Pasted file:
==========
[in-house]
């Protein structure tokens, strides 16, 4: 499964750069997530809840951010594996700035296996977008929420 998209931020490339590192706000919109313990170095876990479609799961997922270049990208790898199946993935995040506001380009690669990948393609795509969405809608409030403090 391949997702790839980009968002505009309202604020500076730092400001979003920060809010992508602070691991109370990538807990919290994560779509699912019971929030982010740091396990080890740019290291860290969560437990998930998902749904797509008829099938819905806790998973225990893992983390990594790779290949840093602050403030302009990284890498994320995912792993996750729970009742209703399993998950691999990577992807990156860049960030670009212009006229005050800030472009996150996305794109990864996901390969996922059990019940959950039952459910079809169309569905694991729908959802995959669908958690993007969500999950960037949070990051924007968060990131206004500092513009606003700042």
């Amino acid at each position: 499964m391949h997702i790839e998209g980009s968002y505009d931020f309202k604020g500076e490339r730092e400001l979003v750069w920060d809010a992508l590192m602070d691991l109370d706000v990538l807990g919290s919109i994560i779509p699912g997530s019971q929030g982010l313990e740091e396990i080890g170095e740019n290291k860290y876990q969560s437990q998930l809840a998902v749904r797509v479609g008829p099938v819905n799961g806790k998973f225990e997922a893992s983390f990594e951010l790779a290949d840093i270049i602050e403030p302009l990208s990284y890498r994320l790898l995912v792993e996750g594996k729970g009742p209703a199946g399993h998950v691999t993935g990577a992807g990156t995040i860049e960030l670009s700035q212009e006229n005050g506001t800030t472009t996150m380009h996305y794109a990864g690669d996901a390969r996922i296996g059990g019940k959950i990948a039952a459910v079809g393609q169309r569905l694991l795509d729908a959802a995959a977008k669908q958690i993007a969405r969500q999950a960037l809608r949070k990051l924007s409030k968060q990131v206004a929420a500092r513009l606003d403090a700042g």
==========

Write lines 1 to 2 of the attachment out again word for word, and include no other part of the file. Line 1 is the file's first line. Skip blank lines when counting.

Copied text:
[in-house]
């Protein structure tokens, strides 16, 4: 499964750069997530809840951010594996700035296996977008929420 998209931020490339590192706000919109313990170095876990479609799961997922270049990208790898199946993935995040506001380009690669990948393609795509969405809608409030403090 391949997702790839980009968002505009309202604020500076730092400001979003920060809010992508602070691991109370990538807990919290994560779509699912019971929030982010740091396990080890740019290291860290969560437990998930998902749904797509008829099938819905806790998973225990893992983390990594790779290949840093602050403030302009990284890498994320995912792993996750729970009742209703399993998950691999990577992807990156860049960030670009212009006229005050800030472009996150996305794109990864996901390969996922059990019940959950039952459910079809169309569905694991729908959802995959669908958690993007969500999950960037949070990051924007968060990131206004500092513009606003700042």